There are some strong words in this paragraph; for example, infringement, refusing, and High Court judge ruled.

Apple?

Yes, and the write up adds:

This is not the only lawsuit involving Optis that Apple is contending with. In August 2020, a Texas federal jury ruled Apple willfully infringed on 4G LTE patents owned by PanOptis and related companies, including Optis, and that it had to pay $506.2 million. In April 2021, a federal judge allowed a retrial to take place, due to there being “serious doubt” about the verdict.

Does this suggest that Apple is unaware of the function of a patent? Does Apple not understand the laws and customs associated with an inventor who holds a patent?

Possibly.

Several observations are warranted:

  • If Apple pulls out of the UK, this might be good news for Samsung, Google, and other vendors of non-Apple mobile phones.
  • The idea of a large company threatening a country and its laws is interesting. It may suggest that Apple is tired of mere nation states interfering with its plans to deliver Apple goodness to more people than ever before.
  • Since Brexit, the UK lacks pull with other Western European countries. As a result, Britain is to blame for this threat.

This is an interesting posture and one that may be little more than saber rattling. On the other hand, no more Facetime in merrie olde Englande may be a reality for an island nation which has faced invaders, pillagers, and cut purses many times. Where is King Arthur when he’s needed? Merlin uses an iPhone I believe.

Stephen E Arnold, July 12, 2021

Want to Cash In on the TikTok AI?

July 8, 2021

If you want to license the artificial intelligence which chainsaws away IQ points, you can. The vendor is a company called BytePlus, and, yes, it is an official source of the TikTok goodness. Just bring cash and leave your concerns about having data from your use of the system and method winging its way to the land that won over Marco Polo.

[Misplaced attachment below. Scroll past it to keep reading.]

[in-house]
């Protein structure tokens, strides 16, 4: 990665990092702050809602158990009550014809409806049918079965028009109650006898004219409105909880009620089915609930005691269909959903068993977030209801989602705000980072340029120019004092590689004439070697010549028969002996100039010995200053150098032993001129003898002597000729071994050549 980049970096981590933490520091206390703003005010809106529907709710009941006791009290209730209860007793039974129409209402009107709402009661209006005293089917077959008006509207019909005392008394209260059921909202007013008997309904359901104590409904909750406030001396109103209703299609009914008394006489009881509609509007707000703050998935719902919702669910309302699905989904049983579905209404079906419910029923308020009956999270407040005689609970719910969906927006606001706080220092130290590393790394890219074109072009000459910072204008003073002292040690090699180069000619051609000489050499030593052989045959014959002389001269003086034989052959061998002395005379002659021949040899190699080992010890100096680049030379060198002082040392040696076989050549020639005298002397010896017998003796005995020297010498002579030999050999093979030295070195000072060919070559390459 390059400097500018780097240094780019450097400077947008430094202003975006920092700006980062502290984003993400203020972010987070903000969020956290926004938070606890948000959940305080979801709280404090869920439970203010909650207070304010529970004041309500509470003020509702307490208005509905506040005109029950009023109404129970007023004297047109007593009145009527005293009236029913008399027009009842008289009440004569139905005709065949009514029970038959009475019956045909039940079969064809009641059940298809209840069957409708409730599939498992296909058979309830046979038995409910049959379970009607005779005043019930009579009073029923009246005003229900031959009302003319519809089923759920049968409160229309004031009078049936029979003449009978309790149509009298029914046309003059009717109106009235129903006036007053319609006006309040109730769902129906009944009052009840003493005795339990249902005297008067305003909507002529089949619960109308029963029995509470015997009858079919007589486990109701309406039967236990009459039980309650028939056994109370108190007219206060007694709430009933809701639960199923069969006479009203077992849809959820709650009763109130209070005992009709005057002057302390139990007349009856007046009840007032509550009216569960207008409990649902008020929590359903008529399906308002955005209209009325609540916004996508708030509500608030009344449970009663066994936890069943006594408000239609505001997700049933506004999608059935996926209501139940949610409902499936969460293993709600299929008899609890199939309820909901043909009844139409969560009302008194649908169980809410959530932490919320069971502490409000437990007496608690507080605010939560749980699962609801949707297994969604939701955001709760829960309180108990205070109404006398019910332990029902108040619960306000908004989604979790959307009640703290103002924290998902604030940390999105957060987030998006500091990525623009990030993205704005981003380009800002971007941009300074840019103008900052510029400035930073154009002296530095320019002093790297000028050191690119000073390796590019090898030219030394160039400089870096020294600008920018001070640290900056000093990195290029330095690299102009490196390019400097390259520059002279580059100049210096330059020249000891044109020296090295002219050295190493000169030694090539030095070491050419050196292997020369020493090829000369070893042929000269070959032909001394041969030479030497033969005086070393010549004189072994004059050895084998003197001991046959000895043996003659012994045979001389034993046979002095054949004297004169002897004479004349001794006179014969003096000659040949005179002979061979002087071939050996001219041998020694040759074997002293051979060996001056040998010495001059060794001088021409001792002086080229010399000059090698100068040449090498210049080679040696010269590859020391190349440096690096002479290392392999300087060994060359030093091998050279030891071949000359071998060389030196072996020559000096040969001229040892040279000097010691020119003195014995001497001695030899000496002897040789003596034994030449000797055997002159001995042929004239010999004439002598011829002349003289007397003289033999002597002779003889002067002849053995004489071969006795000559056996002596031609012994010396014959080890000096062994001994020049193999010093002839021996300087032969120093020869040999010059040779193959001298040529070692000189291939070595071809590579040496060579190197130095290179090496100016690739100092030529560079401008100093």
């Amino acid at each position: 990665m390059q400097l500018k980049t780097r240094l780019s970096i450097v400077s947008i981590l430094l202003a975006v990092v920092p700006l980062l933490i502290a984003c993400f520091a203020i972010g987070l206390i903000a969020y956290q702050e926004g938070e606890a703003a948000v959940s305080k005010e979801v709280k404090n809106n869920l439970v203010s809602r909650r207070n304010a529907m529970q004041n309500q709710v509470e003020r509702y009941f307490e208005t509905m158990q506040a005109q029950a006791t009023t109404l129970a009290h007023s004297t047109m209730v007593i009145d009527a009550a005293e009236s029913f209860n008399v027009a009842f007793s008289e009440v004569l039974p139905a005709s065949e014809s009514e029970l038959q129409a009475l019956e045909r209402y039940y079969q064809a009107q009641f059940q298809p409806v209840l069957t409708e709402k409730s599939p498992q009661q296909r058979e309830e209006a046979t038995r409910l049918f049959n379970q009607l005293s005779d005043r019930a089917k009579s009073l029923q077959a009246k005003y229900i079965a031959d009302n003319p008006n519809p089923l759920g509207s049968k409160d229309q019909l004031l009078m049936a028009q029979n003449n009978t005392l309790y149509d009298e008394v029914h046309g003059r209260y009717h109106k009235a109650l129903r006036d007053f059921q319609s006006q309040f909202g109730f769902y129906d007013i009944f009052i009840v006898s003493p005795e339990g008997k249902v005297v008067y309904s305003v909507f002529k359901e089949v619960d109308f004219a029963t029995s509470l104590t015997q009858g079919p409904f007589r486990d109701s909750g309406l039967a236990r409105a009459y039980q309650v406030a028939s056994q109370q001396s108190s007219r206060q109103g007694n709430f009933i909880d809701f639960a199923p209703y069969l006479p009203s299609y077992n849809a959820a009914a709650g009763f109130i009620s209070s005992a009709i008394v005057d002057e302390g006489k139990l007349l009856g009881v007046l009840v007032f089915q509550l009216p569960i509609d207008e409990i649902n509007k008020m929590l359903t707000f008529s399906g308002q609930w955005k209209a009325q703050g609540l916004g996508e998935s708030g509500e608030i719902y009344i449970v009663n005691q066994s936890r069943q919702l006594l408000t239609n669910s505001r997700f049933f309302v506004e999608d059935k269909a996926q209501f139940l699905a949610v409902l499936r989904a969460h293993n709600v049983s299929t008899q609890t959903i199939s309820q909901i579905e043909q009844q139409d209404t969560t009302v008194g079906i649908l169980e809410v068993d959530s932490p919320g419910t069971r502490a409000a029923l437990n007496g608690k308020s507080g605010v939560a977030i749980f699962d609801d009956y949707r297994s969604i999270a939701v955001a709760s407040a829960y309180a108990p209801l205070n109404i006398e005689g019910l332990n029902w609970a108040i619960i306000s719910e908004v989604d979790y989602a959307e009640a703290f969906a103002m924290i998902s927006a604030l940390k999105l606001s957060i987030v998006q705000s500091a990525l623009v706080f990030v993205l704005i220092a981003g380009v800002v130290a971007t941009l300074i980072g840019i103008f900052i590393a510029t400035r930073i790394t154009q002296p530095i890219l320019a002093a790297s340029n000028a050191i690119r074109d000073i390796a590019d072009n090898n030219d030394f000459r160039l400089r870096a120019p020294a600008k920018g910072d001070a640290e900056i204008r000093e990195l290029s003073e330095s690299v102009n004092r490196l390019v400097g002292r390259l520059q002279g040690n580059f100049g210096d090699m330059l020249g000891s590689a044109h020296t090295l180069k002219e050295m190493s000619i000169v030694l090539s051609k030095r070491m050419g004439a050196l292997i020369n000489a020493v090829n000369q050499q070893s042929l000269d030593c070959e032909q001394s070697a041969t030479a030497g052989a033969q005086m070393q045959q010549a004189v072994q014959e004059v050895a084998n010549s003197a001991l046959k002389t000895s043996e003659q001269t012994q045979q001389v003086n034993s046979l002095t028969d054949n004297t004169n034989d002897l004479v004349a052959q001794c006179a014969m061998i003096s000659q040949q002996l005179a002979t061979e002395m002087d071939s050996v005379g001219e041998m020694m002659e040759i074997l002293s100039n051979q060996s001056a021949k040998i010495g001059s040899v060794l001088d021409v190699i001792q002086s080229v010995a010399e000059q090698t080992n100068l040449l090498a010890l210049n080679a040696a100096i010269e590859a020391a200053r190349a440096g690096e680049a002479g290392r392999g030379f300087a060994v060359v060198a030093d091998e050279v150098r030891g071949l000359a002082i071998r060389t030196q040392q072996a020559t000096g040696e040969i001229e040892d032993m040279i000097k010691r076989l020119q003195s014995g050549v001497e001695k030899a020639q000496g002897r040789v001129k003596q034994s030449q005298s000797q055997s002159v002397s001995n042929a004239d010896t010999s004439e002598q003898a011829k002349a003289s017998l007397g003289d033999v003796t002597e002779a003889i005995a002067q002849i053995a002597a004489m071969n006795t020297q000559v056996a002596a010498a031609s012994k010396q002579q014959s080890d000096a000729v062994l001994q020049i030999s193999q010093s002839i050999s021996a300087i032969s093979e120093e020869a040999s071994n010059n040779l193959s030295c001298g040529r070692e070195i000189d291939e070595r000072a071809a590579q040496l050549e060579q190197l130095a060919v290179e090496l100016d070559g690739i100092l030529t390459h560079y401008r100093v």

ByteDance Starts Selling TikTok’s AI to Other Companies” states (if you pay up to read the original write up in the weird orange newspaper):BytePlus offers businesses the chance to tap some of TikTok’s secret ingredient: the algorithm that keeps users scrolling by recommending them videos that it thinks they will like. They can use this technology to personalize their apps and services for their customers. Other software on offer includes automated translation of text and speech, real-time video effects and a suite of data analysis and management tools.

Just think you can hook your prospects on short videos about such compelling subjects as enterprise search, the MBA life, personnel management at Google, and cooking on a burning Tesla Plaid.

Stephen E Arnold, July 8, 2021

Microsoft in Perspective: Forget JEDI. Think Teams Together

July 7, 2021

I received some inputs from assorted colleagues and journalistic wizards regarding JEDI. The “real” news outfit CNBC published “Pentagon Cancels $10 Billion JEDI Cloud Contract That Amazon and Microsoft Were Fighting Over.” The write up stated:

… the Pentagon is launching a new multivendor cloud computing contract.

What caused this costly, high-profile action. Was it the beavering away of the Oracle professionals? Were those maintaining the Bezos bulldozer responsible? Was it clear-thinking consultants who asked, “Wasn’t Microsoft in the spotlight over the SolarWinds’ misstep?” I don’t know.

But let’s put this in perspective. As the JEDI deal was transported to a shelf in a Department of Defense store room at the Orchard Range Training Site in Idaho, there was an important — possibly life changing — announcement from Microsoft. Engadget phrased the technology breakthrough this way: Microsoft Teams Together Mode test lets just two people start a meeting. I learned:

Together Mode uses AI-powered segmentation to put all participants in a meeting in one virtual space.

I assume that this was previously impossible under current technology like a mobile phone, an Apple device with Facetime, Zoom, and a handheld walkie talkie, a CB radio, a ham radio, FreeConference.com, or a frequently sanitized pay phone located in a convenient store parking lot near the McCarran International Airport in Las Vegas.

I have a rhetorical question, “Is it possible to print either the news story about the JEDI termination or the FAQ for Together in the midst of — what’s it called — terror printing, horror hard copy effort — wait! — I have it. It is the condition of PrinterNightmare.

I have to stop writing. My Windows 10 machine wants to reboot for an update.

Stephen E Arnold, July 7, 2021